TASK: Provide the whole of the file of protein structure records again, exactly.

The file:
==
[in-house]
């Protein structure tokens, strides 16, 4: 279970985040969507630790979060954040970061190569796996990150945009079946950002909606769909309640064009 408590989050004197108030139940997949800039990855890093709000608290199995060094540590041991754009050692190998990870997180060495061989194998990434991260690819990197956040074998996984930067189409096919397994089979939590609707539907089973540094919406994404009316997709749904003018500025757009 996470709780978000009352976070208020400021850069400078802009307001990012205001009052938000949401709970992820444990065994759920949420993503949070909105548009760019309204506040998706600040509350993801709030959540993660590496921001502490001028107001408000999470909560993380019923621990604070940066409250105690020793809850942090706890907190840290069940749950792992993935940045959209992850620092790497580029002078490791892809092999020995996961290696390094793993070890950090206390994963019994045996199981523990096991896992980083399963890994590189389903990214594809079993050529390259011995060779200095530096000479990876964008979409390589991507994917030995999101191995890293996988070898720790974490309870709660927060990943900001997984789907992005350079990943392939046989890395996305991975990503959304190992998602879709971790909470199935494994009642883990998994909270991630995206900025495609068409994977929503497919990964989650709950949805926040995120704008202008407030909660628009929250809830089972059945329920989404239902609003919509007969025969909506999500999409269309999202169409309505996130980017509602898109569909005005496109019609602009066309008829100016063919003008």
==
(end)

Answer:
[in-house]
């Protein structure tokens, strides 16, 4: 279970985040969507630790979060954040970061190569796996990150945009079946950002909606769909309640064009 408590989050004197108030139940997949800039990855890093709000608290199995060094540590041991754009050692190998990870997180060495061989194998990434991260690819990197956040074998996984930067189409096919397994089979939590609707539907089973540094919406994404009316997709749904003018500025757009 996470709780978000009352976070208020400021850069400078802009307001990012205001009052938000949401709970992820444990065994759920949420993503949070909105548009760019309204506040998706600040509350993801709030959540993660590496921001502490001028107001408000999470909560993380019923621990604070940066409250105690020793809850942090706890907190840290069940749950792992993935940045959209992850620092790497580029002078490791892809092999020995996961290696390094793993070890950090206390994963019994045996199981523990096991896992980083399963890994590189389903990214594809079993050529390259011995060779200095530096000479990876964008979409390589991507994917030995999101191995890293996988070898720790974490309870709660927060990943900001997984789907992005350079990943392939046989890395996305991975990503959304190992998602879709971790909470199935494994009642883990998994909270991630995206900025495609068409994977929503497919990964989650709950949805926040995120704008202008407030909660628009929250809830089972059945329920989404239902609003919509007969025969909506999500999409269309999202169409309505996130980017509602898109569909005005496109019609602009066309008829100016063919003008």